Speculation in New York political circles that Hillary Clinton, who lost the presidential election to Donald Trump in November, may run against incumbent Democratic Mayor Bill de Blasio in the November mayoral election has been put to rest by one of her closest aides, news report said.
Clinton, who has largely remained out of the public eye since losing the campaign, has not given any clue as to what her next role will be, leading to a lot of speculation.
But Neera Tanden, head of the liberal think tank Center for American Progress, and a close Clinton ally, said Jan. 8 she doesn’t expect Clinton to run for New York mayor -– or anything else, ever again.
“I think she’s going to figure out ways to help kids and families. That’s s been what she’s been focused on her whole life, and a lot of issues that are affecting them, over the next couple of years,” Tanden told CNN’s Jake Tapper on “State of the Union Jan. 8.
“I don’t expect her to run for this and I don’t expect her to run for other office,” Tanden was quoted as saying by CNN. “I think her job is to do – what she’s thinking about right now is how to help those kids and families as she has her whole life.”
De Blasio himself told reporters Jan. 9 that he agrees with what Tanden said about Clinton.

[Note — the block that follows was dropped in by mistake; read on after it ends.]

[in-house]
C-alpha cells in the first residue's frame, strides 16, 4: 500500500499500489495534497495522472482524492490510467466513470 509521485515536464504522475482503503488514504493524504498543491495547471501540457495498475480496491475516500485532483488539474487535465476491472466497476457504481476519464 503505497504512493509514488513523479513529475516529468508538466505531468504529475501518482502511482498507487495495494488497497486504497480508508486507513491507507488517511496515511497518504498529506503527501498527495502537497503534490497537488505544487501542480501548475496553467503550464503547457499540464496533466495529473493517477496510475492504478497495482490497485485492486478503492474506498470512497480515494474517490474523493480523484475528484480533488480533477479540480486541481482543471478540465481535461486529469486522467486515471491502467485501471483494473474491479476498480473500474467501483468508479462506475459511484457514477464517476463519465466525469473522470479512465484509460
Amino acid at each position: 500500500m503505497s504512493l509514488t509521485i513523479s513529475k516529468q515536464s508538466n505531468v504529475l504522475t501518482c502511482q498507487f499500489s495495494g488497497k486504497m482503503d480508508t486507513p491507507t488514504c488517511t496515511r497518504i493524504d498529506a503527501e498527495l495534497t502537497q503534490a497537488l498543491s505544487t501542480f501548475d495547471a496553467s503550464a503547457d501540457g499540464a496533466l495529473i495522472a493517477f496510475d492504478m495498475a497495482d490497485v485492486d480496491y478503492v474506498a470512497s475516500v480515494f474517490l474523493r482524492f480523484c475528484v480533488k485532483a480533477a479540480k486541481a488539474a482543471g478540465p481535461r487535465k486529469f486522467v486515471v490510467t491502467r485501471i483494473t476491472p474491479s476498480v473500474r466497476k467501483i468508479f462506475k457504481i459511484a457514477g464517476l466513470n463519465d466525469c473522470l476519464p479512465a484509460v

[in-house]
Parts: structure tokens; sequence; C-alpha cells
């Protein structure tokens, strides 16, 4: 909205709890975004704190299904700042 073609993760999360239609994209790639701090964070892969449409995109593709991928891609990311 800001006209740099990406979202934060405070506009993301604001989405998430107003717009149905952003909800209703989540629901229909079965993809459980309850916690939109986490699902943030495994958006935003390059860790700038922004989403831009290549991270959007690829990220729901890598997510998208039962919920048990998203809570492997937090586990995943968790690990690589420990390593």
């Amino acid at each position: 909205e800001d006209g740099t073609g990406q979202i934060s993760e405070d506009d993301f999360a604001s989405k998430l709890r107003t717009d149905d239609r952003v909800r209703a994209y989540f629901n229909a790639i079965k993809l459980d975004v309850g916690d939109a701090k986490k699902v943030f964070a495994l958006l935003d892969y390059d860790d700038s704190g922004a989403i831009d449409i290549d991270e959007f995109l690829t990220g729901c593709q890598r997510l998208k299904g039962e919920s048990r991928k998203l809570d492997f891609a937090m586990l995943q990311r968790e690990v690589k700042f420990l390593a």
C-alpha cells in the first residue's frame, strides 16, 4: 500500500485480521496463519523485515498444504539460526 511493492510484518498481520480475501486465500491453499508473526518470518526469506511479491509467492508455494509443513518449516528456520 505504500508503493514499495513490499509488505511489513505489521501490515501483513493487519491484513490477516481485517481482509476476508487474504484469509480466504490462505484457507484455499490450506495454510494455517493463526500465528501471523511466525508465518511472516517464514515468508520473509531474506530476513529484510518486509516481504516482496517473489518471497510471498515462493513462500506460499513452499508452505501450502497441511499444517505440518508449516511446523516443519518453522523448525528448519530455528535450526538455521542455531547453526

“What Neera said is exactly what I assumed,” de Blasio was quoted by the Daily News as telling reporters. He said he does think that the two-time failed presidential contender has a bright future. “I’m sure she’s going to find a lot of other important things to do,” said de Blasio when asked about Clinton’s City Hall chances.
In an opinion piece for CNN, Errol Louis, host of “Inside City Hall”, said it was safe to assume that “nobody in her right mind – certainly, nobody as familiar with the workings of government and politics as Clinton – would lightly take on the headaches of the nation’s largest city for such nakedly political reasons.”
As someone who was so close to the top job in the White House, it could be considered a step down, or at least a complex, high-profile role with many challenges and fewer rewards, according to the CNN report.
“The mayor attempting to steer this vast enterprise is only one player in a local government with an $82 billion budget and unique, frustrating complexities,”Louis wrote.
The Daily News report said that a Clinton run would also give the former secretary of state the perfect revenge against de Blasio.
De Blasio, who was her campaign manager in her 2000 U.S. Senate race in New York, refused to endorse her when she first jumped into the race to replace President Obama, saying he needed to hear more of her vision, but ultimately came round to endorse her late in the primary.
One Clinton loyalist told the News that it would be “sweet justice” to see Clinton battle de Blasio for City Hall, but called talk of her running a “political delusion.”